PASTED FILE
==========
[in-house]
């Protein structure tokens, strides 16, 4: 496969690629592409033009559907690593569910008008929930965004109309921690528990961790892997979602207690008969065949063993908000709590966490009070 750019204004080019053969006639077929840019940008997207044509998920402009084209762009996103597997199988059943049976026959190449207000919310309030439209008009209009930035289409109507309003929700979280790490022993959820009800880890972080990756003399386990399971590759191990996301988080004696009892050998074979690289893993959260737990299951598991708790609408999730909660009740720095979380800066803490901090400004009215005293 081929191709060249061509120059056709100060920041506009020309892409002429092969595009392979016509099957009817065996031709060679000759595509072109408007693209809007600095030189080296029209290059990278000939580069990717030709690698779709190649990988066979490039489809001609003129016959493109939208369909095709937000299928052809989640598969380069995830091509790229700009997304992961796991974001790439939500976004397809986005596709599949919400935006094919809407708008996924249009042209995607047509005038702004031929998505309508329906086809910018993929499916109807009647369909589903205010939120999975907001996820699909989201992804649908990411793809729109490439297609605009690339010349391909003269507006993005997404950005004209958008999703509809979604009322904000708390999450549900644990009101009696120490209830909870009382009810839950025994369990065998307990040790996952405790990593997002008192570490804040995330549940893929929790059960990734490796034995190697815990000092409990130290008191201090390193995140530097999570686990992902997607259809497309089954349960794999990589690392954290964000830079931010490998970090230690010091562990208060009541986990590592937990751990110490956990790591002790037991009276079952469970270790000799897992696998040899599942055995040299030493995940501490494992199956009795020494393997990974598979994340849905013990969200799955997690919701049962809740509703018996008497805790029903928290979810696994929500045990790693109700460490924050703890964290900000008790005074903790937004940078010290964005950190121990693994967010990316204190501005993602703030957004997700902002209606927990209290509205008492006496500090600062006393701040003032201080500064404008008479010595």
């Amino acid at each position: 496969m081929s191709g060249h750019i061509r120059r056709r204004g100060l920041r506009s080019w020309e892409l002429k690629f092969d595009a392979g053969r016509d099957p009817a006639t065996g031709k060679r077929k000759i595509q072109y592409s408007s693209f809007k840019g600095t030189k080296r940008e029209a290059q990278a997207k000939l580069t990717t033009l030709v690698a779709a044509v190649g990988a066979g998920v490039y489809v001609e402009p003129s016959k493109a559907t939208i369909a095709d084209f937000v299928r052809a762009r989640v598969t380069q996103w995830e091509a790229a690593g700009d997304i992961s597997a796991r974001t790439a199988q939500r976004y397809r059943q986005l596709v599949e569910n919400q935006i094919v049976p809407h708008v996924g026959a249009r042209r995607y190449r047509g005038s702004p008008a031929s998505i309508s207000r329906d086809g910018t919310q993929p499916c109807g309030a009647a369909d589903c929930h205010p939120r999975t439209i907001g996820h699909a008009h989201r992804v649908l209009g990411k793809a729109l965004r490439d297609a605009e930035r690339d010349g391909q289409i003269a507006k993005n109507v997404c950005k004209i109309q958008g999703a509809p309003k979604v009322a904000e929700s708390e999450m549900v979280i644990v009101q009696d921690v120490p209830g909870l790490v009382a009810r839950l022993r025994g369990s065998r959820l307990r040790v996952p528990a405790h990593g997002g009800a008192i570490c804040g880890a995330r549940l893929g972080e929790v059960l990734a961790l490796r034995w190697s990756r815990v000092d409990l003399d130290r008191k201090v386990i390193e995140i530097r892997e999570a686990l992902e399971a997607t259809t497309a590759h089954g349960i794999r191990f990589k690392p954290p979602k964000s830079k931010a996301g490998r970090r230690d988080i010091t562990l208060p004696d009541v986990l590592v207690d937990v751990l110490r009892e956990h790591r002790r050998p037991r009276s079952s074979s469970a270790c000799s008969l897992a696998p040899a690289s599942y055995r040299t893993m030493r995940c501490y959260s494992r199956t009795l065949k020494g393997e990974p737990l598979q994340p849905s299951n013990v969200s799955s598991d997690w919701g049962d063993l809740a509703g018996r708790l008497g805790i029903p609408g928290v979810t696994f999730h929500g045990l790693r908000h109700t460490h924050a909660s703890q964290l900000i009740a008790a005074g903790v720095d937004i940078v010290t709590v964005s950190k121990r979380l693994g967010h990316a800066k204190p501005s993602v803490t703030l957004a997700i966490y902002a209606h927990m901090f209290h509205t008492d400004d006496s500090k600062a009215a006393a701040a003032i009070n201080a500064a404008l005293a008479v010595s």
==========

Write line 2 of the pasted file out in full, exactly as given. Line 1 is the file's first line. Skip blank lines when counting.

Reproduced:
């Protein structure tokens, strides 16, 4: 496969690629592409033009559907690593569910008008929930965004109309921690528990961790892997979602207690008969065949063993908000709590966490009070 750019204004080019053969006639077929840019940008997207044509998920402009084209762009996103597997199988059943049976026959190449207000919310309030439209008009209009930035289409109507309003929700979280790490022993959820009800880890972080990756003399386990399971590759191990996301988080004696009892050998074979690289893993959260737990299951598991708790609408999730909660009740720095979380800066803490901090400004009215005293 081929191709060249061509120059056709100060920041506009020309892409002429092969595009392979016509099957009817065996031709060679000759595509072109408007693209809007600095030189080296029209290059990278000939580069990717030709690698779709190649990988066979490039489809001609003129016959493109939208369909095709937000299928052809989640598969380069995830091509790229700009997304992961796991974001790439939500976004397809986005596709599949919400935006094919809407708008996924249009042209995607047509005038702004031929998505309508329906086809910018993929499916109807009647369909589903205010939120999975907001996820699909989201992804649908990411793809729109490439297609605009690339010349391909003269507006993005997404950005004209958008999703509809979604009322904000708390999450549900644990009101009696120490209830909870009382009810839950025994369990065998307990040790996952405790990593997002008192570490804040995330549940893929929790059960990734490796034995190697815990000092409990130290008191201090390193995140530097999570686990992902997607259809497309089954349960794999990589690392954290964000830079931010490998970090230690010091562990208060009541986990590592937990751990110490956990790591002790037991009276079952469970270790000799897992696998040899599942055995040299030493995940501490494992199956009795020494393997990974598979994340849905013990969200799955997690919701049962809740509703018996008497805790029903928290979810696994929500045990790693109700460490924050703890964290900000008790005074903790937004940078010290964005950190121990693994967010990316204190501005993602703030957004997700902002209606927990209290509205008492006496500090600062006393701040003032201080500064404008008479010595």